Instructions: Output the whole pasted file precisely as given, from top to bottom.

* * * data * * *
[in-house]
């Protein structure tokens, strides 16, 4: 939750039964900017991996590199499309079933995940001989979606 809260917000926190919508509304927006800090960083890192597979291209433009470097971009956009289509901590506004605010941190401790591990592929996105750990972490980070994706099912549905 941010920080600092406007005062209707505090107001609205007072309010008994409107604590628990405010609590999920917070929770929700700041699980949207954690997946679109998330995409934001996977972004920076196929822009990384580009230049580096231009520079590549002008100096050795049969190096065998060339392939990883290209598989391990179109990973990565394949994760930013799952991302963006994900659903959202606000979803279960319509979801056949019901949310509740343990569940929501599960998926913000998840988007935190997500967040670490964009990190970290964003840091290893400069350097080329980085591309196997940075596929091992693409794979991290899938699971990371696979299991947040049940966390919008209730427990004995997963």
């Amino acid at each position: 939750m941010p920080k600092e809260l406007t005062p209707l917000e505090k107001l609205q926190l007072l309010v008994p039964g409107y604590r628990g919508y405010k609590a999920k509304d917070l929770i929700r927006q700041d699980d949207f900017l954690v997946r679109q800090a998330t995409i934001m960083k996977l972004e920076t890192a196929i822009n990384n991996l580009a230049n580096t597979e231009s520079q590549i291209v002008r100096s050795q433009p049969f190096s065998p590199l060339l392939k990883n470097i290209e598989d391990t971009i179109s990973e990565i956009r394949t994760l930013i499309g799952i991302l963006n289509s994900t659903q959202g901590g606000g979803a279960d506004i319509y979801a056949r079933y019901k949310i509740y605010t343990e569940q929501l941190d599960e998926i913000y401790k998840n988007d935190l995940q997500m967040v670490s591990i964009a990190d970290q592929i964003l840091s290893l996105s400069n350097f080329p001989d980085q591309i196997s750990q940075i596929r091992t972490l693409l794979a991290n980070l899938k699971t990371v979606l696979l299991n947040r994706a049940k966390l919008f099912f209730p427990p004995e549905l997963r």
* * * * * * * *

[in-house]
């Protein structure tokens, strides 16, 4: 939750039964900017991996590199499309079933995940001989979606 809260917000926190919508509304927006800090960083890192597979291209433009470097971009956009289509901590506004605010941190401790591990592929996105750990972490980070994706099912549905 941010920080600092406007005062209707505090107001609205007072309010008994409107604590628990405010609590999920917070929770929700700041699980949207954690997946679109998330995409934001996977972004920076196929822009990384580009230049580096231009520079590549002008100096050795049969190096065998060339392939990883290209598989391990179109990973990565394949994760930013799952991302963006994900659903959202606000979803279960319509979801056949019901949310509740343990569940929501599960998926913000998840988007935190997500967040670490964009990190970290964003840091290893400069350097080329980085591309196997940075596929091992693409794979991290899938699971990371696979299991947040049940966390919008209730427990004995997963």
């Amino acid at each position: 939750m941010p920080k600092e809260l406007t005062p209707l917000e505090k107001l609205q926190l007072l309010v008994p039964g409107y604590r628990g919508y405010k609590a999920k509304d917070l929770i929700r927006q700041d699980d949207f900017l954690v997946r679109q800090a998330t995409i934001m960083k996977l972004e920076t890192a196929i822009n990384n991996l580009a230049n580096t597979e231009s520079q590549i291209v002008r100096s050795q433009p049969f190096s065998p590199l060339l392939k990883n470097i290209e598989d391990t971009i179109s990973e990565i956009r394949t994760l930013i499309g799952i991302l963006n289509s994900t659903q959202g901590g606000g979803a279960d506004i319509y979801a056949r079933y019901k949310i509740y605010t343990e569940q929501l941190d599960e998926i913000y401790k998840n988007d935190l995940q997500m967040v670490s591990i964009a990190d970290q592929i964003l840091s290893l996105s400069n350097f080329p001989d980085q591309i196997s750990q940075i596929r091992t972490l693409l794979a991290n980070l899938k699971t990371v979606l696979l299991n947040r994706a049940k966390l919008f099912f209730p427990p004995e549905l997963r």